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An NSTableView has multiples NSCells (indirectly via NSTableColumn). NSCell follows the Flyweight design pattern; they're cookie-cutters. There's one cell per column and it's asked to draw itself for each row. "Here's a value, draw it on the first row; here's the value for the second row, etc." This is in contrast to view-based tableviews which have a view instance per cell.

I've subclassed NSPopUpButtonCell and for each setXxxValue: method, I call NSLog(); and forward the message to the super class. The only method which gets called (say, when adding new rows, or otherwise refreshing the table) is setObjectValue:. This is expected from the documentation... but null is the only thing passed to it!! It should be passed an NSNumber with the selected item index.

My table draws fine. I'm just trying to understand this because I want to extend/change the behaviour of the cell (obviously as I would'nt have needed a subclass otherwise).

Question: How is this possible? How is the NSPopUpButtonCell being set to a value in order to draw the right value for each row. Even considering bindings, it's NSTableColumn doing the heavy lifting, no? What am I missing?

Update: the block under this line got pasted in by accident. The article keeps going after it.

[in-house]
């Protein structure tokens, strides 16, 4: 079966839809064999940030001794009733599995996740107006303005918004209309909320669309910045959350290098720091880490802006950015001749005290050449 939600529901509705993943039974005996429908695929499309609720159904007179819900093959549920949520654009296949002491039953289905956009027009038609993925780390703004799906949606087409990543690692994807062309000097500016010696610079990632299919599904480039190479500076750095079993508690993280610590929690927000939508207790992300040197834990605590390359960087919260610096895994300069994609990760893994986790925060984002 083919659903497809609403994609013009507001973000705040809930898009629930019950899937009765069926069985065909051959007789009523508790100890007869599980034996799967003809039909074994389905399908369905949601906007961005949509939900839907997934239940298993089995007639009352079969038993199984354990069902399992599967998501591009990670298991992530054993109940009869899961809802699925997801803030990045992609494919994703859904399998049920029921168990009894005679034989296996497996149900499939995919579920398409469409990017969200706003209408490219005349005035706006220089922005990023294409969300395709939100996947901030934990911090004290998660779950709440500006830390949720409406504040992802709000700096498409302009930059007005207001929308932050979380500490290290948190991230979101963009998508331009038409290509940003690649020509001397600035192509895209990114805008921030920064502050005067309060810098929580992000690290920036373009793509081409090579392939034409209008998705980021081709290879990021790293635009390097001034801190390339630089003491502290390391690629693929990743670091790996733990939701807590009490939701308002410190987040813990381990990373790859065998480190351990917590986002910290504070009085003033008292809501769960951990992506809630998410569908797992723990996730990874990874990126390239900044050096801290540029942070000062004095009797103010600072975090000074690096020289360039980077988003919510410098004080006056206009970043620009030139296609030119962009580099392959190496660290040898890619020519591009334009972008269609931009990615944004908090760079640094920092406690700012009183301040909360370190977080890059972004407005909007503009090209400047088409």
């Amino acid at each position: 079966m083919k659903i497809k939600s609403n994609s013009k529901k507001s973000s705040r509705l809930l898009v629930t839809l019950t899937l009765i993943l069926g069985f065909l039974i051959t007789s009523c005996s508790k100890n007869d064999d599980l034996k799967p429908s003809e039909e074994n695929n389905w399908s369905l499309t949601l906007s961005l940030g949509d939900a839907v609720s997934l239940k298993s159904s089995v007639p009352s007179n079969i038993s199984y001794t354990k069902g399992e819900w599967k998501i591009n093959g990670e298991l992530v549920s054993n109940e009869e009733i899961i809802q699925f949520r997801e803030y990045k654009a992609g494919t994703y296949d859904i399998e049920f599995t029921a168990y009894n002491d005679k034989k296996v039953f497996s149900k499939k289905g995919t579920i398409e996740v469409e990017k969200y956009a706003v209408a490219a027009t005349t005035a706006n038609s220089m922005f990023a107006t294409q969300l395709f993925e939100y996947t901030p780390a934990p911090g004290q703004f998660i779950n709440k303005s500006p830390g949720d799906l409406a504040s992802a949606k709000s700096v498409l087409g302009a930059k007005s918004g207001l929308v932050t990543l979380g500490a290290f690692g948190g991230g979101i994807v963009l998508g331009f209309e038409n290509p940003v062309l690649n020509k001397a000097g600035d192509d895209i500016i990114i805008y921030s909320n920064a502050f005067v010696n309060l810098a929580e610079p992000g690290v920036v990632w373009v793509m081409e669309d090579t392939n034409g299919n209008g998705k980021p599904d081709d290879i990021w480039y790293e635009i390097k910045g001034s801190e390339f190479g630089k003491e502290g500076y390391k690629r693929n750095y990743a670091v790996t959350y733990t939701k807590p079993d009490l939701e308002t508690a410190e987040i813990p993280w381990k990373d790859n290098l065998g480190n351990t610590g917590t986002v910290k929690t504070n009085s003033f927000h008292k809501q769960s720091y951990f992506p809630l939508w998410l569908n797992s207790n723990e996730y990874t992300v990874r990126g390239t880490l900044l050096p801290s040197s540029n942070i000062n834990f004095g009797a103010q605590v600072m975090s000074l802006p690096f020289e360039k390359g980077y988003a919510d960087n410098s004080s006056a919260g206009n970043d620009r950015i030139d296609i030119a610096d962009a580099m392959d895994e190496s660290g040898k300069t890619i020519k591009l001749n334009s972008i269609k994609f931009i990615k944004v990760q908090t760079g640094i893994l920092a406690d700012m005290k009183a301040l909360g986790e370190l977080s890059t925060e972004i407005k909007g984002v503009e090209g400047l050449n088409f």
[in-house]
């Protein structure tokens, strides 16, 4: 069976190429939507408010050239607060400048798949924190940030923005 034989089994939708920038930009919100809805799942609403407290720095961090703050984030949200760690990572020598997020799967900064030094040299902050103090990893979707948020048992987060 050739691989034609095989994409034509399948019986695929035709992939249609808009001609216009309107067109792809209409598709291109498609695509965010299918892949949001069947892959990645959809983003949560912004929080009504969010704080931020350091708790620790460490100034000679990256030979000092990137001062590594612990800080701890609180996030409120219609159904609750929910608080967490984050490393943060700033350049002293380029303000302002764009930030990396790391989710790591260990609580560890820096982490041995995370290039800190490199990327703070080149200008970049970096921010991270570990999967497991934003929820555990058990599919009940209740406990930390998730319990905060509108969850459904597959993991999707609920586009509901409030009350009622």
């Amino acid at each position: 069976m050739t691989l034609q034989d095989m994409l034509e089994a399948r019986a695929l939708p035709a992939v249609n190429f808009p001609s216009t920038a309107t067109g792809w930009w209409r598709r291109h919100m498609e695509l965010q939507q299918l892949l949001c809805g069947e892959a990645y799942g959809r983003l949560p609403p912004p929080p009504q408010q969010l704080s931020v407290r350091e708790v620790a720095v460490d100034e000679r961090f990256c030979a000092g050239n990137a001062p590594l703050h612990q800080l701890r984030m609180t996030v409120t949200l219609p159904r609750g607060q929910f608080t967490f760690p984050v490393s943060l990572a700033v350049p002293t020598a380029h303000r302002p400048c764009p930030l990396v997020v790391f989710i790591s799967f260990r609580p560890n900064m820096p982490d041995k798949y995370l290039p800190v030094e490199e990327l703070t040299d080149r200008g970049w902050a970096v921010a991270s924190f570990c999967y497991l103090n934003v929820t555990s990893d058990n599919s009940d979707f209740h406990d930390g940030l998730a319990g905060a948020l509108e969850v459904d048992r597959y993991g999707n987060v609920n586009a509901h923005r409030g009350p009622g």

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Same here: Custom NSPopUpButtonCell sub-class where I need to modify the menu entries, setObjectValue: is only every called with nil.. Any further insights on this issue? –  Jay Nov 20 '12 at 10:08

1 Answer 1

"Every row in a table shares the same popup menu" – that doesn't need to be the case.

In addition to setting the table column's value binding, set the cell's content binding to an array property of your model object, via your array controller.

You can keep the code which determines the options in the model (just create an array of strings). That way you won't need a custom subclass.

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1) I agree you can have different items in the menu per row... but it's still the same NSMenu instance. Calling setMenu: per row seems wasteful to me; 2) I don't believe that you need (nor should) set a cell's binding. NSTableColumn takes care of it for you (unless you have custom bindings). –  Qwerty Bob Feb 24 '12 at 15:08
    
I'm not sure what you mean by "calling setMenu:", but as far as I know the binding doesn't set up the menu for each row. It only sets it up when the menu is actually going to be displayed. –  noa Feb 25 '12 at 18:58

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